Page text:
This case is again infeasible. The functional values are /(12.77,6.228) = 24.284 and /(4.228,14.77) = 109.720. These are not optimal values because they do not satisfy the sufficient conditions for A,; for a relative minimum. Show that /(4.228,14.77) is a relative maximum. How does this happen? Use Figure 4.21 which shows the contours of /, the constraints, and the six points found in the cases above to geometrically explain why each point appeared as a potential solution. FIGURE 4.21: Infeasible Solutions and the Real Solution Example 4.27. Computational Constrained Nonlinear Optimization Redux.
We’ll use the template we developed in the previous example: Choose from the four values of Aj and A2, substitute these into the necessary conditions system of equations, solve the system (using nf as a variable), and analyze the solution.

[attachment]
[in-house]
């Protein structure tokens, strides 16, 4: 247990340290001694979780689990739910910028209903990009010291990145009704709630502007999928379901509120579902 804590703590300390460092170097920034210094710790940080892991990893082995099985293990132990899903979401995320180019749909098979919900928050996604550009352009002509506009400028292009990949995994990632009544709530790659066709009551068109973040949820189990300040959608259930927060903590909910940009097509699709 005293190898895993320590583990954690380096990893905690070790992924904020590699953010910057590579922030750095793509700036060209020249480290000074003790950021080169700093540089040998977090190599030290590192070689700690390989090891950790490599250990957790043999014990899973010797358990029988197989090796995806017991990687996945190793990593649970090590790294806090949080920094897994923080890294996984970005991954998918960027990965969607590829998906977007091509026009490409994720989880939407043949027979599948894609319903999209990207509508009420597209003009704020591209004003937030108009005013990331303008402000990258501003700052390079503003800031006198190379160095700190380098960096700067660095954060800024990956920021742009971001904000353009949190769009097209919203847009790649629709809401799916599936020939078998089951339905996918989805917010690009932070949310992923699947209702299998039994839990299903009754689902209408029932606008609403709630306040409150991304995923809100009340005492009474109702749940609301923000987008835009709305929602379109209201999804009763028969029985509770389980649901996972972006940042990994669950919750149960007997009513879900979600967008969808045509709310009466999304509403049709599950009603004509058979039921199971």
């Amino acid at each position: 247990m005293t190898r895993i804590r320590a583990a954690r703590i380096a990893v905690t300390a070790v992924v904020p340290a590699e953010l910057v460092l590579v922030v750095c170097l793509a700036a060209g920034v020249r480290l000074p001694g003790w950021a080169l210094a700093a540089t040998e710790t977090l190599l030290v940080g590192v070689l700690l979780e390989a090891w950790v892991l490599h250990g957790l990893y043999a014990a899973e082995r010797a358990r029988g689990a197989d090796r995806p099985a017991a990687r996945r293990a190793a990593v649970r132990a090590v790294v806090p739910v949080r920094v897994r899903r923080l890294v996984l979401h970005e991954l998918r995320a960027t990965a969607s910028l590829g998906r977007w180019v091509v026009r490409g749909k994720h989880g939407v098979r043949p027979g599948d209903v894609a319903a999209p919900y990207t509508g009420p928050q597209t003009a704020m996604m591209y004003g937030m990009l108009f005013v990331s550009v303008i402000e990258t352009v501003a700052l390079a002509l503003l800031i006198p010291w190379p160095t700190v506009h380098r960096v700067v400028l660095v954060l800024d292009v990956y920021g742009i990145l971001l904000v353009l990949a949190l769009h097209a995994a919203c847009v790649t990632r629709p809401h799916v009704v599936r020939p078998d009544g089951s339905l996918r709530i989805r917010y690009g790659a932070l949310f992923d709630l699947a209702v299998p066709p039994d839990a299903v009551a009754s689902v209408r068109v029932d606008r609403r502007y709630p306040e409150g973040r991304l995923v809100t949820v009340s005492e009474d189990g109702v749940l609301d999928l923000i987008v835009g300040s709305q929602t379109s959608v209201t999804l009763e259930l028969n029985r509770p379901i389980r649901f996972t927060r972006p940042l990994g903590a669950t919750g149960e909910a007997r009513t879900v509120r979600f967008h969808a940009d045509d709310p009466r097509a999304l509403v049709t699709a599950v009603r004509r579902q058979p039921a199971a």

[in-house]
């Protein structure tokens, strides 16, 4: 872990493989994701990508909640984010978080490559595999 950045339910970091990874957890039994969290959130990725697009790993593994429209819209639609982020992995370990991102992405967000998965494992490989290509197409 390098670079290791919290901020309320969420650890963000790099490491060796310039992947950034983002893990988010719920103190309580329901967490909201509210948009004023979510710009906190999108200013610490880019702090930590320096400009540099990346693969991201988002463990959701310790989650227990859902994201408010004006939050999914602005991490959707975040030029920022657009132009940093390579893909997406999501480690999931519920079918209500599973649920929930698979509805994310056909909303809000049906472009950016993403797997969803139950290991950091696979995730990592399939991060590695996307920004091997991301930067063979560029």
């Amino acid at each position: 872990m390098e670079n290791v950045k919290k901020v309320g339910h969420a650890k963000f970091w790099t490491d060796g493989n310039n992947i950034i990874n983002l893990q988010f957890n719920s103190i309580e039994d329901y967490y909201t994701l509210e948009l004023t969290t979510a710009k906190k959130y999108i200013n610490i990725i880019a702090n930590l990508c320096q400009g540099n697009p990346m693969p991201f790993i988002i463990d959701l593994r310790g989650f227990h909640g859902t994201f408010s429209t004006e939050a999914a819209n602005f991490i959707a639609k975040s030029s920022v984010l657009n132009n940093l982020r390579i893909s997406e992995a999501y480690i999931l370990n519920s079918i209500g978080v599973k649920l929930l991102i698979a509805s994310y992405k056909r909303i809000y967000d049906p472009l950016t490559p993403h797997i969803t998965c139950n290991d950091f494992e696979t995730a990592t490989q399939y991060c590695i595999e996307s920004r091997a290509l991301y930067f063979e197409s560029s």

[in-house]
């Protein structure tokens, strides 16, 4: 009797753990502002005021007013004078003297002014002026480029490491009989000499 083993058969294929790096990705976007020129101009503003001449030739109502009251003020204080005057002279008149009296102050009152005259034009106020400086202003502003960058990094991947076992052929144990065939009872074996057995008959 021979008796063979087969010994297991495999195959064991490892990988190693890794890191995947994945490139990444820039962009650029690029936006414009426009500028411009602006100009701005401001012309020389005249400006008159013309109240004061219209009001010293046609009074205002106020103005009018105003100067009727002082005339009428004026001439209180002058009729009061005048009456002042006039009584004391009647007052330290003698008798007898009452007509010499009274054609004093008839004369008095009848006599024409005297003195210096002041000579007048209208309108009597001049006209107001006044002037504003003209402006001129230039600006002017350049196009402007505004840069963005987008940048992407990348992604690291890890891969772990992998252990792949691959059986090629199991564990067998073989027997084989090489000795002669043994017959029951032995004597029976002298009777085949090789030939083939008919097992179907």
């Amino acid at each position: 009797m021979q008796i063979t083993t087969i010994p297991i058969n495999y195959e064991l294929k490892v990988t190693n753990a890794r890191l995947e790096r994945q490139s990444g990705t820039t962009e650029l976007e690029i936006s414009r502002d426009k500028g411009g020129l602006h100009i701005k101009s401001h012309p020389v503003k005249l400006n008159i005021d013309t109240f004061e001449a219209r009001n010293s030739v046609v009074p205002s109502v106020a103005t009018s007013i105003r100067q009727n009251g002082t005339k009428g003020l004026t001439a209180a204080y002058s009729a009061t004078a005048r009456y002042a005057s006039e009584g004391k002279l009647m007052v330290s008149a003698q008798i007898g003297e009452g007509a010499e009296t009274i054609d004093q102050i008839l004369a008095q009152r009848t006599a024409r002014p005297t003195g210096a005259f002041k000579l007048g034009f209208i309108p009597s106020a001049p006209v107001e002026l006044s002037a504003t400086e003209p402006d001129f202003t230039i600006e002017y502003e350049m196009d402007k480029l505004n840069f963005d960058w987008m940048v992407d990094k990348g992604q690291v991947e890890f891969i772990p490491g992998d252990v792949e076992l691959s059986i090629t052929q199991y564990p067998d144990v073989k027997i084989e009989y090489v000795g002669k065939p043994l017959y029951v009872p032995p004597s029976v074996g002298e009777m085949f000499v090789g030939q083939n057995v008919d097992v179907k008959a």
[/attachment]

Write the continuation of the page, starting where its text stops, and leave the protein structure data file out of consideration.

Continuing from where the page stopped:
We’re ready to begin working through the four cases.
The point (2,3) is not a solution; ц and ^{are} both negative so both constraints are violated.
All necessary conditions are satisfied. Since the objective function is convex, the constraints are linear (and therefore convex), and A; for all binding constraints are positive (A2 = 2), the sufficient conditions are met. This solution is the only solution that satisfies all the necessary and the sufficient conditions. Thus (2,3) is the optimal solution.
The point (1.667,2.333) is not an optimal solution as is negative violating Constraint 2.